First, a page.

Looking forward, we can see huge challenges ahead in our attempts to improve and modernise the national health service. However, the retrospective view from the point that we have reached leaves me and most objective observers in no doubt about the significant progress that we have made so far on that journey of improvement.

Mr. Lansley: The Secretary of State knows that the measures that I outlined to the House are a subset of those that I have suggested to him should be undertaken in the fight against MRSA infection. If he did not pluck a target out of the air, will he tell the House where the evidence base is for his assertion that by 2008 the NHS should aim to halve the current rate of MRSA?

Dr. Reid: It is not an assertion in the sense that I am saying that that is where we will be without a shadow of a doubt. A target is just that—an aim and objective. Where did I get that target? I got it on official advice as to what would be possible if we continued to combat MRSA. The advice was that, within three years, with the measures that we have now taken in our continual struggle, it would be possible first to stop the growth of MRSA, which has happened under both Governments, then to achieve a decline, and then a decline of significant proportions. That was done in the way in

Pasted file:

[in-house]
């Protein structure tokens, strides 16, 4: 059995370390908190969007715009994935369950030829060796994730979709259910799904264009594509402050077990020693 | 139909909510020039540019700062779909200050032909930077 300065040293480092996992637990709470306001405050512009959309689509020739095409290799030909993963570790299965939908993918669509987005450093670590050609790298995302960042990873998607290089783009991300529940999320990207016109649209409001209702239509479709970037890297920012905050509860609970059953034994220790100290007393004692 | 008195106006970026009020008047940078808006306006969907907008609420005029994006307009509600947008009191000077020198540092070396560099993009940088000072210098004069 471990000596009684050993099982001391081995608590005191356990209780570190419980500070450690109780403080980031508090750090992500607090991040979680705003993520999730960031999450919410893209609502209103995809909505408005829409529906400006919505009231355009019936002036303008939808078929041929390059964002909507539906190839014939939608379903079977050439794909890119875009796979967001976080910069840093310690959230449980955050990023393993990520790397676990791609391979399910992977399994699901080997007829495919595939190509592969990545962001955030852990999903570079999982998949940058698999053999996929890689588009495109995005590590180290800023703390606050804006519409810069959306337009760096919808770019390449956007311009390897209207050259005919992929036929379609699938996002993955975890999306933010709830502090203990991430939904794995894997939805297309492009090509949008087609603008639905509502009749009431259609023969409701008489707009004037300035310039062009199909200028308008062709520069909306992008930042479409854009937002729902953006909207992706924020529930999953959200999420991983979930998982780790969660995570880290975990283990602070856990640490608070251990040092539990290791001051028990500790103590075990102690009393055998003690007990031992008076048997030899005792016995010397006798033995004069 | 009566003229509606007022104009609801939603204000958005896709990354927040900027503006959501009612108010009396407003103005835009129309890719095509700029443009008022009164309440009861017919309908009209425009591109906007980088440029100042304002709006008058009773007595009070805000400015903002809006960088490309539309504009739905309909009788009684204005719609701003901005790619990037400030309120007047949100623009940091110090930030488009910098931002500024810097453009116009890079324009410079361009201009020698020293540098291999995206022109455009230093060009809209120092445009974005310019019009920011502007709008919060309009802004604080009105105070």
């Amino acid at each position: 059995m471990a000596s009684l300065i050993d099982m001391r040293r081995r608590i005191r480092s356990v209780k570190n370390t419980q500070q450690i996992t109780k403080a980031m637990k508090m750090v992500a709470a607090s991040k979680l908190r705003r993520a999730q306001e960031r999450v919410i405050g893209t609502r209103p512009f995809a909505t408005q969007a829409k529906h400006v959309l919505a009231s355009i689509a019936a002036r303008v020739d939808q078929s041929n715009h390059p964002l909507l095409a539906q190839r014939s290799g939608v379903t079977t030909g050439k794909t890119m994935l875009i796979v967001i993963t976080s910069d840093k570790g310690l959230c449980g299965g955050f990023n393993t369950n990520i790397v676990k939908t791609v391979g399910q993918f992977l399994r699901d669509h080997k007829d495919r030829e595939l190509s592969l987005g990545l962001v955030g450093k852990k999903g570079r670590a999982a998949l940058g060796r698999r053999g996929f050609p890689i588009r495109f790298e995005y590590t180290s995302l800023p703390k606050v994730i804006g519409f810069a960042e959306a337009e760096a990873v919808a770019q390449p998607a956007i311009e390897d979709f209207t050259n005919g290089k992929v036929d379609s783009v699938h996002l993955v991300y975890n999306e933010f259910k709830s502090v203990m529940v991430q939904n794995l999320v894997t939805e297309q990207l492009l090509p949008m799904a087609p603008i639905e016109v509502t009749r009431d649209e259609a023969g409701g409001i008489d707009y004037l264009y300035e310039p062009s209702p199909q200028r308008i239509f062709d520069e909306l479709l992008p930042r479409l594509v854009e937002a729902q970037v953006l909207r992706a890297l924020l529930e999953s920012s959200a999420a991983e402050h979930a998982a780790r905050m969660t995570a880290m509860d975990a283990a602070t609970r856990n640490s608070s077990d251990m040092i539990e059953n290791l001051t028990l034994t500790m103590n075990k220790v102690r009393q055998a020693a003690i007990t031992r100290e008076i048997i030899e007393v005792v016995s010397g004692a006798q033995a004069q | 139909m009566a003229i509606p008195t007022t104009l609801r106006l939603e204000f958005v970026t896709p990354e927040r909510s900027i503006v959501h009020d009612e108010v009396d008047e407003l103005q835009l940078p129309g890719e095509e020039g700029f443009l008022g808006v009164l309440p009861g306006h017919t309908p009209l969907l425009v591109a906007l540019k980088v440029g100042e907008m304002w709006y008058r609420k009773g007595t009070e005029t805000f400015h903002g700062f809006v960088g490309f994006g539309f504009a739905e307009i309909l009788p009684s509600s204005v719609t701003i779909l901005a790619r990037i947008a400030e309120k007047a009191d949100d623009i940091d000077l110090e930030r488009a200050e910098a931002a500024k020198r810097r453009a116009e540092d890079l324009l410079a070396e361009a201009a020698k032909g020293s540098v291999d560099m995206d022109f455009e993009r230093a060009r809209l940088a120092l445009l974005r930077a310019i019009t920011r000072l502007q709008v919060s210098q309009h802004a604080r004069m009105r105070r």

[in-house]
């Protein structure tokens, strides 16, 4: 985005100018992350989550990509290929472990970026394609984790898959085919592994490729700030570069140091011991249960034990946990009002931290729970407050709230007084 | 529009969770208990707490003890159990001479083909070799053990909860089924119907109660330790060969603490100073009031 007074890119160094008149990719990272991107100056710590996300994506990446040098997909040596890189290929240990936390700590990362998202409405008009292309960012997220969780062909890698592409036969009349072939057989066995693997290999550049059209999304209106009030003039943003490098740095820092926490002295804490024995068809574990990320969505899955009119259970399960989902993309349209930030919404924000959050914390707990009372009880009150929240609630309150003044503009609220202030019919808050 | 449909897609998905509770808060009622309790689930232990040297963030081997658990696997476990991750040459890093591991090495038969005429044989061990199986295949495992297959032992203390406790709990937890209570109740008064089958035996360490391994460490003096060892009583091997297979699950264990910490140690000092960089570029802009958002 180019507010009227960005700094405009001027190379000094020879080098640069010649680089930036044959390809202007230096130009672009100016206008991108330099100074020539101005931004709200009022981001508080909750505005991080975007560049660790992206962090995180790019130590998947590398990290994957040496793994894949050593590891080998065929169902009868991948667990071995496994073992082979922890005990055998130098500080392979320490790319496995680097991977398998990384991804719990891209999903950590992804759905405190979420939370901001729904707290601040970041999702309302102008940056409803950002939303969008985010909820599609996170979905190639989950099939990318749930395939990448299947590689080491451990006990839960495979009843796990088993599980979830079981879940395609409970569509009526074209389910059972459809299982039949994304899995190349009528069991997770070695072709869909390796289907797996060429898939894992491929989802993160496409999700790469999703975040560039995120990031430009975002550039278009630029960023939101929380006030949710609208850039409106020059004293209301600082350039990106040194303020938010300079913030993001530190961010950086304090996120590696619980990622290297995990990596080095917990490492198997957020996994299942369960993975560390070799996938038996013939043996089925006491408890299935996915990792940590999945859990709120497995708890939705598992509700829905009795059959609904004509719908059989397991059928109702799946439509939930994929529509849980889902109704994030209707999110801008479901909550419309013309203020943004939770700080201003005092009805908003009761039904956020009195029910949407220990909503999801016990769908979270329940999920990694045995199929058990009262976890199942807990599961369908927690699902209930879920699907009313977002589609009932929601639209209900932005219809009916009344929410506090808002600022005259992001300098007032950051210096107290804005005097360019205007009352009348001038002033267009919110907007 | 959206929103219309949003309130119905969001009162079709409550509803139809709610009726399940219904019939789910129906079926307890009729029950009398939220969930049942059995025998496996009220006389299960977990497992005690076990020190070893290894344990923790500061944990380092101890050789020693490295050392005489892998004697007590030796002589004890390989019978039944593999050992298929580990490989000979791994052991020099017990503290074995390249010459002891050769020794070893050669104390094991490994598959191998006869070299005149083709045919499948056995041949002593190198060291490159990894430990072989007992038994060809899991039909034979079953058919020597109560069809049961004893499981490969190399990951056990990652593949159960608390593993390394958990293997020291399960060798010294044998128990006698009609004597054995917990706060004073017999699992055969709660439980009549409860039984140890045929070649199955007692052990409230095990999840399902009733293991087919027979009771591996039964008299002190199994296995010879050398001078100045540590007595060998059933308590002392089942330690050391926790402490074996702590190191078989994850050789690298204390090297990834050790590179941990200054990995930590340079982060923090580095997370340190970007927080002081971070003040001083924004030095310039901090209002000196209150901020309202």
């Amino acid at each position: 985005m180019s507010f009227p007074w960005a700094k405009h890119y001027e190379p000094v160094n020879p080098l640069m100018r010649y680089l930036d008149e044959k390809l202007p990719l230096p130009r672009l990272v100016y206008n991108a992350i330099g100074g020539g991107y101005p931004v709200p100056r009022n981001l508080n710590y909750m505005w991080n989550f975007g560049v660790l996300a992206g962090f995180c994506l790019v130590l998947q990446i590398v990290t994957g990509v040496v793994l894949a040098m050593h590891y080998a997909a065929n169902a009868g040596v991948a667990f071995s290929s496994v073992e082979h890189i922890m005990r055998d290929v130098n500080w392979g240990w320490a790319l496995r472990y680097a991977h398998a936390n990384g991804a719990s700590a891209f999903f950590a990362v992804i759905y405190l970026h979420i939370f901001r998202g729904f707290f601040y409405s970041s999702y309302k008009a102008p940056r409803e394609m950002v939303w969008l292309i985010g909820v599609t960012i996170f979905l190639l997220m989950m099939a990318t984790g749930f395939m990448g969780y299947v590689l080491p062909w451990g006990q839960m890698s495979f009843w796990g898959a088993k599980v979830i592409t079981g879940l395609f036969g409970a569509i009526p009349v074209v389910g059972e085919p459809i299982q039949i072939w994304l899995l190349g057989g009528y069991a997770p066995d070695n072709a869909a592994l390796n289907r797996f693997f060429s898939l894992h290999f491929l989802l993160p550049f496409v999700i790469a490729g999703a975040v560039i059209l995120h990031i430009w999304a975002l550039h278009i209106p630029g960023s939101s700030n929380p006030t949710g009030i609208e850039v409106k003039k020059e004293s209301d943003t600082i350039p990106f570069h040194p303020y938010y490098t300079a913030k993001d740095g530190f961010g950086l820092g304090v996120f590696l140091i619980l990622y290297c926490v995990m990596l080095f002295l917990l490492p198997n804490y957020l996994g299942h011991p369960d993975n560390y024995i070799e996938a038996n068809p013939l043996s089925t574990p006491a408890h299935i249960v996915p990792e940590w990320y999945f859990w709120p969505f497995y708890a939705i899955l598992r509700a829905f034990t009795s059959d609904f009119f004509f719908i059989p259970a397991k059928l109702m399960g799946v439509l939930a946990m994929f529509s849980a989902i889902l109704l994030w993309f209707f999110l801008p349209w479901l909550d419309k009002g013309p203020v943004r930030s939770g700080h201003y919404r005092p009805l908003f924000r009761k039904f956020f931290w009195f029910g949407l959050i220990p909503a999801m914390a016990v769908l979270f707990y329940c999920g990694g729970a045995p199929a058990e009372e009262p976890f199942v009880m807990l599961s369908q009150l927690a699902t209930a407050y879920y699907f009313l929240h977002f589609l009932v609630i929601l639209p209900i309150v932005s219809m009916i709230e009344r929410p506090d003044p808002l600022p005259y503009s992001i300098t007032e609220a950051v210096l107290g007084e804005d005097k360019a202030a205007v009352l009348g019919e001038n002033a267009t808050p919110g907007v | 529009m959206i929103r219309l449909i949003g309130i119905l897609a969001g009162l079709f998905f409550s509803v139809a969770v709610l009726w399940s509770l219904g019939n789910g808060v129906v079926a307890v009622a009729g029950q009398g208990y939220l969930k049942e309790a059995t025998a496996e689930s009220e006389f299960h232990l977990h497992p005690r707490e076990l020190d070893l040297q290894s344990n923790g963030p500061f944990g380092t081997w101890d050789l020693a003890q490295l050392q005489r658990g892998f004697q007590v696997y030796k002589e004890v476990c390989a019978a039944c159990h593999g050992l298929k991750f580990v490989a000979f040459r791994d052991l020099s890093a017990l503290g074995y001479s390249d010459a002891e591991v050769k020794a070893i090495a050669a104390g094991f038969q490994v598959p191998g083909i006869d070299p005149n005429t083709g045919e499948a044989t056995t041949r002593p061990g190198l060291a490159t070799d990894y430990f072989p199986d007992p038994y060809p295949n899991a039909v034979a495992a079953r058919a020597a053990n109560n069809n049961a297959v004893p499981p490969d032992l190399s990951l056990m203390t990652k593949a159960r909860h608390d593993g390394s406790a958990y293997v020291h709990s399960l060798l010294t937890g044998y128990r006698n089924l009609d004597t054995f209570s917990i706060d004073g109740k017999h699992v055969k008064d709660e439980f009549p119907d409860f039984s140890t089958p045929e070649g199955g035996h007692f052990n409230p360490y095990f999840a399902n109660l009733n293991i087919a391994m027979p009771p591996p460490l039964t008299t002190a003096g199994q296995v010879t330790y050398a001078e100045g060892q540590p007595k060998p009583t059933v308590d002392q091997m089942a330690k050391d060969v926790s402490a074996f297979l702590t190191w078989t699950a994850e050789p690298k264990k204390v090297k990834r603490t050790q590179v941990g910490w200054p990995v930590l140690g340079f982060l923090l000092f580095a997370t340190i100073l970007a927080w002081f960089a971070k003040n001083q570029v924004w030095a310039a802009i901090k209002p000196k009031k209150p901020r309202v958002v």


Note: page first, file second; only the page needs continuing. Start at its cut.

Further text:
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which any Minister would do it. It was done after consultation, discussion, testing and inquiry from officials.

Mr. Lansley: Publish the evidence.

Dr. Reid: The evidence on what? What evidence does the hon. Gentleman want me to publish?

Mr. Lansley: If the Secretary of State has received advice based on evidence about what measures will be taken to deliver the specific target, he can publish it. As he knows, there has been a string of reports, including the chief medical officer's report in December last year, which did not propose such a target or suggest that there was a particular path for the reduction of MRSA infection. The point that we are making is that the target may prove not to be challenging. The chief medical officer set out how a search and destroy strategy achieves substantially lower levels of MRSA infection. We need to know what the Secretary of State intends to do that he believes will deliver his target, as distinct from any other.